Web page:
In the years of 1945-1948, fifteen million German people were forced to leave their homes during the systematic Ethnic Cleansing and Expulsion authorised by the winning powers of the Second World War - the biggest exodus that has ever occurred in Europe.
The Ethnic Cleansing was justified by the propaganda that everyone with German origins shares the crimes committed by the Nazi pogrom against humanity. The suffering of Germans who were expelled, murdered or transported to labour or concentration camps, has been thoroughly wiped out of history books and records.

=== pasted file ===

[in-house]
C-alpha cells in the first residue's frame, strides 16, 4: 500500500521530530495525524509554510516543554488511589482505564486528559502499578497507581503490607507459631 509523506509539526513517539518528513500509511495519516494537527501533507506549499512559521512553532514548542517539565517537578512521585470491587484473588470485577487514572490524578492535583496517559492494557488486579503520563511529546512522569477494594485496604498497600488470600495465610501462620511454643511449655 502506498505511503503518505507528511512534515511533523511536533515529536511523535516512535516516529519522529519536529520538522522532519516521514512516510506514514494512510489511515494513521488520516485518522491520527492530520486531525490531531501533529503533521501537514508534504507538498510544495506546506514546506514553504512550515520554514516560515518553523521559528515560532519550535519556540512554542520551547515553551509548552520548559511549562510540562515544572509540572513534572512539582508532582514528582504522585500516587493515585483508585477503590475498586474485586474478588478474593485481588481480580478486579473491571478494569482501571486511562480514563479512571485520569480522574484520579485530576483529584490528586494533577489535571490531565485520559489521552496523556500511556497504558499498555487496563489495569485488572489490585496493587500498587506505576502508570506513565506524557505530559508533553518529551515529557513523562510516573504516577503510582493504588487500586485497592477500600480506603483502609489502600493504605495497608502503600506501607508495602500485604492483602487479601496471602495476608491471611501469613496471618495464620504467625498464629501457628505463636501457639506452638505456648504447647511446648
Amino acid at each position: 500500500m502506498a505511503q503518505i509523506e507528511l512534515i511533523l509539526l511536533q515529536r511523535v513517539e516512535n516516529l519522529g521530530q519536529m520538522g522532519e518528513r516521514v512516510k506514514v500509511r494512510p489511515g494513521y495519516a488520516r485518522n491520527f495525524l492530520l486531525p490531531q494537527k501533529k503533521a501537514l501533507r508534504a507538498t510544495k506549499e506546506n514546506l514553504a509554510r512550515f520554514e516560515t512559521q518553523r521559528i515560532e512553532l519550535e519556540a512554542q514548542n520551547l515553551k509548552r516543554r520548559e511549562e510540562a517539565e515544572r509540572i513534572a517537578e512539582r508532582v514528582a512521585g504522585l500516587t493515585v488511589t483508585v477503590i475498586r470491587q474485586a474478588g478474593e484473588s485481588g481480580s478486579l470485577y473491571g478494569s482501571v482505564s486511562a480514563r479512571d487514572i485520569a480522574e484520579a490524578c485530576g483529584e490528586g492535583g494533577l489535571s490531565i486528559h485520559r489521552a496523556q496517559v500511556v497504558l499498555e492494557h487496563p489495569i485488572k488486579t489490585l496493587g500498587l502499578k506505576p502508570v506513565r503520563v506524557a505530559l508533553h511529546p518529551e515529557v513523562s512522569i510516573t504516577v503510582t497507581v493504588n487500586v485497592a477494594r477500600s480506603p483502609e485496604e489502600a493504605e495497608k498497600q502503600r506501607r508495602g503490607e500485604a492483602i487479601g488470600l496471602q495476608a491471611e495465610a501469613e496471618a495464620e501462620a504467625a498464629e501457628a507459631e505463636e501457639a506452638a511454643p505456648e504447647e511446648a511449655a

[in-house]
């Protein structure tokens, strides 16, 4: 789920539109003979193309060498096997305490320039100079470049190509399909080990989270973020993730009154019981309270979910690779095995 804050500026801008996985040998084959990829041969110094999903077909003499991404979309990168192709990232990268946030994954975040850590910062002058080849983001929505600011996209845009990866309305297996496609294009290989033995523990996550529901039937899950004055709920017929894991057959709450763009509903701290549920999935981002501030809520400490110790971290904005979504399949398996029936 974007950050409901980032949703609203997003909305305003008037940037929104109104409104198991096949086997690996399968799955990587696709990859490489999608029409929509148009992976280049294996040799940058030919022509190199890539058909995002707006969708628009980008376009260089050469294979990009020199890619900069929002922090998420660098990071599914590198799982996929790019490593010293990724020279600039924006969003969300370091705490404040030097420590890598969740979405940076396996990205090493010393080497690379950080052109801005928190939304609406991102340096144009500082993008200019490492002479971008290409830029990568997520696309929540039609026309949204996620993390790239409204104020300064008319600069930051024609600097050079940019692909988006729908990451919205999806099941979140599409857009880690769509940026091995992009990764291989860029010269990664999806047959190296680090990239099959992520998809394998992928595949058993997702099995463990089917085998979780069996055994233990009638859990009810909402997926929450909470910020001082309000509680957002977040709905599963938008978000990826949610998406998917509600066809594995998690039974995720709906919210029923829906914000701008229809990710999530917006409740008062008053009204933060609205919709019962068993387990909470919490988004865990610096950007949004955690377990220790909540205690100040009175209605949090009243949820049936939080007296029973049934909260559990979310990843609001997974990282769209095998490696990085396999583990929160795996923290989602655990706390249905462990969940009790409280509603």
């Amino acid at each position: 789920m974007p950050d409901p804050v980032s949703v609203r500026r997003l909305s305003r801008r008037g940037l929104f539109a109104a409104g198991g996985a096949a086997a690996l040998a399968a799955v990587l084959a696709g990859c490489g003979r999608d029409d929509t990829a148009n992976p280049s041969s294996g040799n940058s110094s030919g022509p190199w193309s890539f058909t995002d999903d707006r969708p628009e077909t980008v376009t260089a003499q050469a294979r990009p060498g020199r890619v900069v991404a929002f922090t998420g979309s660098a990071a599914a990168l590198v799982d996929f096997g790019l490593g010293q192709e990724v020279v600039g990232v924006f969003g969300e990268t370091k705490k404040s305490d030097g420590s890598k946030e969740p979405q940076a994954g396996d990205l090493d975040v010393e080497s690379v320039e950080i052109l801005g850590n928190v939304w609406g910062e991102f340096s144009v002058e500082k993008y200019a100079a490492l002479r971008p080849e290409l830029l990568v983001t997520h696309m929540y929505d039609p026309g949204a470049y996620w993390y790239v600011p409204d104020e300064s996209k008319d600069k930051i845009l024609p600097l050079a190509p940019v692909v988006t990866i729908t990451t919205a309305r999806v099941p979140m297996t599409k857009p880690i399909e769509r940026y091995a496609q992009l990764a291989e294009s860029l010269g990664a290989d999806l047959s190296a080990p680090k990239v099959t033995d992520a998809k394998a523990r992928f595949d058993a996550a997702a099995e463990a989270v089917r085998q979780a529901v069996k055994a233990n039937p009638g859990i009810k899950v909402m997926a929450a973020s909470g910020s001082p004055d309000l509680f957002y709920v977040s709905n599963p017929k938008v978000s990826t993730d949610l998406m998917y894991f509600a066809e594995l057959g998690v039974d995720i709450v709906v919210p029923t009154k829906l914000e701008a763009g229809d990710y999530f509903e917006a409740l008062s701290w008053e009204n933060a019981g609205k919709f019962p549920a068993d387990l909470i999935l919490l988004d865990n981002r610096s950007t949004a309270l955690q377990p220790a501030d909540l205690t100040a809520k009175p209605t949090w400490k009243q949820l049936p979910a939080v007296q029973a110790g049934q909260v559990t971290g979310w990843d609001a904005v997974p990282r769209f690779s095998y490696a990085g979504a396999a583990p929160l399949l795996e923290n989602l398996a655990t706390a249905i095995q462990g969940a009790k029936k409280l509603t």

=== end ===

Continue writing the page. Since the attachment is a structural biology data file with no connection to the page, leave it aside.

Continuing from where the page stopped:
As a result,statements about Germans’ suffering in relation to the Second World War are doomed to be ridiculed or considered revisionist. As a Jew whose family perished in the Holocaust, I can hardly be accused of Nazi thoughts.
It is this “privilege” that makes it possible for me to shed light on the story of the German civilians from a new perspective, driven by a gesture of sympathy instead of antagonism.